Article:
It’s such a huge thing in the South for sure!!!!
This is not uncommon here (in the Midwest), they vary between overt & unmentioned.
Ooh boy this is a huge problem here in the South. Like there are so many coffee shops that are “Christian-run” and abuse that. Most coffee shops that are Christian-based generally end up being a place where all you see are white CISHET men and women and have no actual inclusivity.
I work at a Christian-based shop and the amount of times I have to pretend in a day that I believe in God is exhausting. You don’t let people know around here that you are anything other than a Christian unless you want to be lectured or yelled at.
I literally have to pretend because I’m so tired of being retraumatized by someone trying to convert me. I have major trauma from Christianity (cult type shit).
Ugh, working in the Midwest it’s all Christian coffee shops.
I’m traveling in PA [Pennsylvania] and woulda never thought but it’s a def a huge thing here. Wild.
I’m a queer & trans person and the shop I work at has been mostly Christian at diff points! Sometimes it’s felt deeply alienating bcuz it felt deeply cishet normative and almost cliquey.
One of the first shops I managed was staffed by homeschooled Christian teens.
The majority of the staff were kids that were either in homeschooling or attended the same church. There’s a Peet’s in that location now, but at the time it was a pet project of an engineer and the adjoining space was like a home goods and decorations store that his wife ran. The engineer inevitably got back into his field and his wife took over running both shops.
I was basically still learning latte art and drink types at this point, so working with a bunch of teenagers, we all at least were excited to learn about pouring art. There were a couple other people my age working there as well and we were basically “the bad kids” because we were known to smoke weed or drink outside of work (lol). There were a lot of issues with homophobia and the youths taking umbrage with swearing.
The manager of the shop had actually been skimming the deposit drops for years (I worked there like 2008/9-2011), but she wore the “I’m a good Christian” mask and actively antagonized two women that weren’t religious and best friends.
Full disclosure. I’m an Eastern Orthodox Christian. It’s complicated but for most people it represents a conflict of interest. It’s complicated but it should suffice to say that I would NOT have worked for this shop had I known how weirdly evangelical it was. I hate this trend. I didn’t want to work for the weirdly evangelical shop and I didn’t know how weirdly evangelical they were until I was hired and the shop opened up.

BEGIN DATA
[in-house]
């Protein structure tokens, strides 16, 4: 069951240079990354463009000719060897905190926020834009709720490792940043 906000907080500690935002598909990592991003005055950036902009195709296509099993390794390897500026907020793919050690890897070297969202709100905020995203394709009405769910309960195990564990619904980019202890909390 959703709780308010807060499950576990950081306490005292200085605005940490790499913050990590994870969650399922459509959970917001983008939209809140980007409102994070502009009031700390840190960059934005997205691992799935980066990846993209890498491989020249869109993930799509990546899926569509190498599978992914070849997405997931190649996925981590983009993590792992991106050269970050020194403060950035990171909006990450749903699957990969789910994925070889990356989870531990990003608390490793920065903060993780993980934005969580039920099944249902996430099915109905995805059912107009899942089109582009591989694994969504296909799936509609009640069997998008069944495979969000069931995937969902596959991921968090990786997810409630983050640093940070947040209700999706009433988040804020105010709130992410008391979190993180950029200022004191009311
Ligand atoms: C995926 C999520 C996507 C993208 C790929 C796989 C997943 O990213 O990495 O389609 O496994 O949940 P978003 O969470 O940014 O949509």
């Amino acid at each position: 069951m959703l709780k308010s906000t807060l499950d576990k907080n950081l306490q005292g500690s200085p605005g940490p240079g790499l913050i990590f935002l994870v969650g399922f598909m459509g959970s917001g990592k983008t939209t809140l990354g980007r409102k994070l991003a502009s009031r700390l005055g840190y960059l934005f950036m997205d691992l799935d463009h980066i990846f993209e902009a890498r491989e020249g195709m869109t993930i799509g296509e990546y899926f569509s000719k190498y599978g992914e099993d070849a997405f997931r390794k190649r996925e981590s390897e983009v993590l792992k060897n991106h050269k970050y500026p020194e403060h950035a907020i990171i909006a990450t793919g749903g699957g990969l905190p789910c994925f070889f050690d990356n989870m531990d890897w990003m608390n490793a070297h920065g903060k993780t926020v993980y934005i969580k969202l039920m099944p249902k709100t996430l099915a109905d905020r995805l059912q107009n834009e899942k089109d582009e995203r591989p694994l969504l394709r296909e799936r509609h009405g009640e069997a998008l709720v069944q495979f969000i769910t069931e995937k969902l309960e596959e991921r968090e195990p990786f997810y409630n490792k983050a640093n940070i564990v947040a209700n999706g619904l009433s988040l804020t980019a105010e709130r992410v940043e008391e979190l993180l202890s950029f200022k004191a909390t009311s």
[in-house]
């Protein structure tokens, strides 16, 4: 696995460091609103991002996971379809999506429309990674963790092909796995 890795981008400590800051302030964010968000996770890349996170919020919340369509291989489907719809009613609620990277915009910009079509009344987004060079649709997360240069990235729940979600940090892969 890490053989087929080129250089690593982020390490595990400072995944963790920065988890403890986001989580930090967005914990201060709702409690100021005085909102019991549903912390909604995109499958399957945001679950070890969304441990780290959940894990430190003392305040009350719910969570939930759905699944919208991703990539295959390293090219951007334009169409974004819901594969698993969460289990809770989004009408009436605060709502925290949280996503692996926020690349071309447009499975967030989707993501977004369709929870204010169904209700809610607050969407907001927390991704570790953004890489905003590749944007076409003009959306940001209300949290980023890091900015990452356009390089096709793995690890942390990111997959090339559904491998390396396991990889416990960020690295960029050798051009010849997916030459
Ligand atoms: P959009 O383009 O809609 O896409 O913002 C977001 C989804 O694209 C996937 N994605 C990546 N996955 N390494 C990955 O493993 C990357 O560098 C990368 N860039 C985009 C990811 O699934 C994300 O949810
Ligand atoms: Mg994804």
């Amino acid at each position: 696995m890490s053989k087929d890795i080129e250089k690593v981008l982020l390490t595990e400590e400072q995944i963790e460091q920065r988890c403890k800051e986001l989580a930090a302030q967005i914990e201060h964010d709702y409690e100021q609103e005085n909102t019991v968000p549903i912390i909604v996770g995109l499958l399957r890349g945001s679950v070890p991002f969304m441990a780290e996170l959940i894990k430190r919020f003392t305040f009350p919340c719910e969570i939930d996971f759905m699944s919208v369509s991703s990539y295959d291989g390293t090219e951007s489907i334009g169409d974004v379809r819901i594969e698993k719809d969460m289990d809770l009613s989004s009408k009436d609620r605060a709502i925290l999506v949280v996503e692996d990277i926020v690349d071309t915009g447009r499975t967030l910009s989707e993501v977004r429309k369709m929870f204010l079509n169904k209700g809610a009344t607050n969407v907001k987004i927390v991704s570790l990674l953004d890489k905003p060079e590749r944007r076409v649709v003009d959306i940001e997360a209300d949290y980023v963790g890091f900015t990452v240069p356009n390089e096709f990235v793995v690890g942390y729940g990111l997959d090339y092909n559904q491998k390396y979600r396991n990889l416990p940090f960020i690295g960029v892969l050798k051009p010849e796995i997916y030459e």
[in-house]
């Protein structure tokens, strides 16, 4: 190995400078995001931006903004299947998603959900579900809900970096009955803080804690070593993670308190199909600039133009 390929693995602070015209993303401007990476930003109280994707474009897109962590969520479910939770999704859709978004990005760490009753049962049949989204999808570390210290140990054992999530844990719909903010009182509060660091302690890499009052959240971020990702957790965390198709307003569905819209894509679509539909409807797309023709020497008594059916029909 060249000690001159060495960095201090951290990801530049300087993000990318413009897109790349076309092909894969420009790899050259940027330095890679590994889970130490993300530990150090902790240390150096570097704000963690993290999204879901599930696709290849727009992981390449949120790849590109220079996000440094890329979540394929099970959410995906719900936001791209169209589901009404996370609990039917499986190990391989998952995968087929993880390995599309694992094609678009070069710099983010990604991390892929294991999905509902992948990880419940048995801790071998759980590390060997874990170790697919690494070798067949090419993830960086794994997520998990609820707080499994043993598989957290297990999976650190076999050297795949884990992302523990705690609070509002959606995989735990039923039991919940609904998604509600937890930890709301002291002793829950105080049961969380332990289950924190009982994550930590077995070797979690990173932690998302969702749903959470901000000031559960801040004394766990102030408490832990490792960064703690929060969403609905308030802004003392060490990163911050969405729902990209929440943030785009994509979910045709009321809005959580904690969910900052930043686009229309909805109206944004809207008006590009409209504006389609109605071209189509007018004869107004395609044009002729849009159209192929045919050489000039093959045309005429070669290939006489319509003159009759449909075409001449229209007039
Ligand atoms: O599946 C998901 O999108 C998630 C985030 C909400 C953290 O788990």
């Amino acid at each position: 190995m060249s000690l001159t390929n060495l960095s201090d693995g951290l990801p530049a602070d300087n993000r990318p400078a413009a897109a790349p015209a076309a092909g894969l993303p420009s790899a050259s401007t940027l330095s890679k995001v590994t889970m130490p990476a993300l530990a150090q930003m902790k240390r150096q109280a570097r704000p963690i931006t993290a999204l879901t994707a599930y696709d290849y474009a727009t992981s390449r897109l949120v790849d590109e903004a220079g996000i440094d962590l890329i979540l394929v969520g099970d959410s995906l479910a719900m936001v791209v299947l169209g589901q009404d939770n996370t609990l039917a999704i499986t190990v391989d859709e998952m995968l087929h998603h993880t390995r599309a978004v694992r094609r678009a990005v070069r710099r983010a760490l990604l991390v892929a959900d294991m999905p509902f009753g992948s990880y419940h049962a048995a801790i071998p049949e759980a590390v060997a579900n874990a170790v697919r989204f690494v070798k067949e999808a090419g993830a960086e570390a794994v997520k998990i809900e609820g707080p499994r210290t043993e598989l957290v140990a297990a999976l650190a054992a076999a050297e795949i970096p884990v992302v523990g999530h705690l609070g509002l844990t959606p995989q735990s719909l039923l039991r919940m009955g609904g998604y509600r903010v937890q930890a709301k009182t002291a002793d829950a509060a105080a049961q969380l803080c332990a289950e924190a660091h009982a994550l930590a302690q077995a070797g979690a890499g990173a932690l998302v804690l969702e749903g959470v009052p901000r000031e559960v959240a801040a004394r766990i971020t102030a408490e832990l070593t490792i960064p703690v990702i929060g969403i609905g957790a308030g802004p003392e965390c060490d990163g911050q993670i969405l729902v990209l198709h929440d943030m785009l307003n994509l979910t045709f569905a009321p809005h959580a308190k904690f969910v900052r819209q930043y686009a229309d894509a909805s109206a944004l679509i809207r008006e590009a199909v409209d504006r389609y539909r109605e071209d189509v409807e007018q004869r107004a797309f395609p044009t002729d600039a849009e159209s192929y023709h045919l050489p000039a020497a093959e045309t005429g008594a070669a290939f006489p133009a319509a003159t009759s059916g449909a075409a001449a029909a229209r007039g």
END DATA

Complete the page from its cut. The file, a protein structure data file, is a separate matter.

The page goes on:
Most of the staff weren’t Christian, but every time one of the original hires left they’d hire on some church kid who had no idea how to work in coffee but loved Jesus. Having to sit through the casual convos they’d have about being “called” to do things or being like, “Like yeah she goes to church but she doesn’t really behave like a Christian” made me want to put my head through a wall. That last quip was about our boss no less! While she was getting a divorce from the other owner! It was a total mess!!!
As for the inclusivity and accessibility, that probably comes down to basic staff or owner receptivity to making those changes. Trying to get these specific owners to do ungendered bathrooms or provide smaller paper menus for those who don’t see well was impossible. I don’t think everyone is like that though. These individuals were notoriously shitty people in our area, with long histories of being tyrannical while running other businesses. Other folks may be more willing to make changes or make a place inclusive and accessible in the first place.
Here in the midwest there are lots of coffee shops attached to a church or part of a ministry. It’s not always obvious that they are … they function as a coffee shop but they will have little cues around that it’s a Christian business.
For context — I’m an atheist who holds multiple other marginalized identities. Having worked in a few unofficially Christian shops, it’s just one more thing I’ve been ostracized because of in the workplace. I would also say it influences everything down to the design of the spaces, and absolutely in how conflict is resolved (or not resolved tbh). I can go on but I’ll stop here.
This is a topic I hope to explore in a future episode of the show. If you want to share your story, please reach out! Leave a comment below, or send me an email at firstname.lastname@example.org.